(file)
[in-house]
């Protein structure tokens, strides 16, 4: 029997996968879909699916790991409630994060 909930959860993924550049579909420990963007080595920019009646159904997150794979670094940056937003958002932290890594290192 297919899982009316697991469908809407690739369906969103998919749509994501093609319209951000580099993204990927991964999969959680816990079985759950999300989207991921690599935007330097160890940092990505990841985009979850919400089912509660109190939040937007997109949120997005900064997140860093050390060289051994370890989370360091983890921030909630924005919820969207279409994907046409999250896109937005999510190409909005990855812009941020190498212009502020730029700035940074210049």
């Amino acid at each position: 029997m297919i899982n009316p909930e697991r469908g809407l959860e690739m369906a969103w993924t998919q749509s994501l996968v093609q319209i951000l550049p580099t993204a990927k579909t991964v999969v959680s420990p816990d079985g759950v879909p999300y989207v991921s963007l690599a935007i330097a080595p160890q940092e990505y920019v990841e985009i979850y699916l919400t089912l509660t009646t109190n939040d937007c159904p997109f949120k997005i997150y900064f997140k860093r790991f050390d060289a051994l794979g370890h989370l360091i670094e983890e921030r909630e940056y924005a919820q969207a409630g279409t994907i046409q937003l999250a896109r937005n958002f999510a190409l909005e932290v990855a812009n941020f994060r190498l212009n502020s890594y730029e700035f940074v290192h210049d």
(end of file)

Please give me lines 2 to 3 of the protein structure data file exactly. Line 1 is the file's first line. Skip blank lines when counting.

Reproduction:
């Protein structure tokens, strides 16, 4: 029997996968879909699916790991409630994060 909930959860993924550049579909420990963007080595920019009646159904997150794979670094940056937003958002932290890594290192 297919899982009316697991469908809407690739369906969103998919749509994501093609319209951000580099993204990927991964999969959680816990079985759950999300989207991921690599935007330097160890940092990505990841985009979850919400089912509660109190939040937007997109949120997005900064997140860093050390060289051994370890989370360091983890921030909630924005919820969207279409994907046409999250896109937005999510190409909005990855812009941020190498212009502020730029700035940074210049």
């Amino acid at each position: 029997m297919i899982n009316p909930e697991r469908g809407l959860e690739m369906a969103w993924t998919q749509s994501l996968v093609q319209i951000l550049p580099t993204a990927k579909t991964v999969v959680s420990p816990d079985g759950v879909p999300y989207v991921s963007l690599a935007i330097a080595p160890q940092e990505y920019v990841e985009i979850y699916l919400t089912l509660t009646t109190n939040d937007c159904p997109f949120k997005i997150y900064f997140k860093r790991f050390d060289a051994l794979g370890h989370l360091i670094e983890e921030r909630e940056y924005a919820q969207a409630g279409t994907i046409q937003l999250a896109r937005n958002f999510a190409l909005e932290v990855a812009n941020f994060r190498l212009n502020s890594y730029e700035f940074v290192h210049d």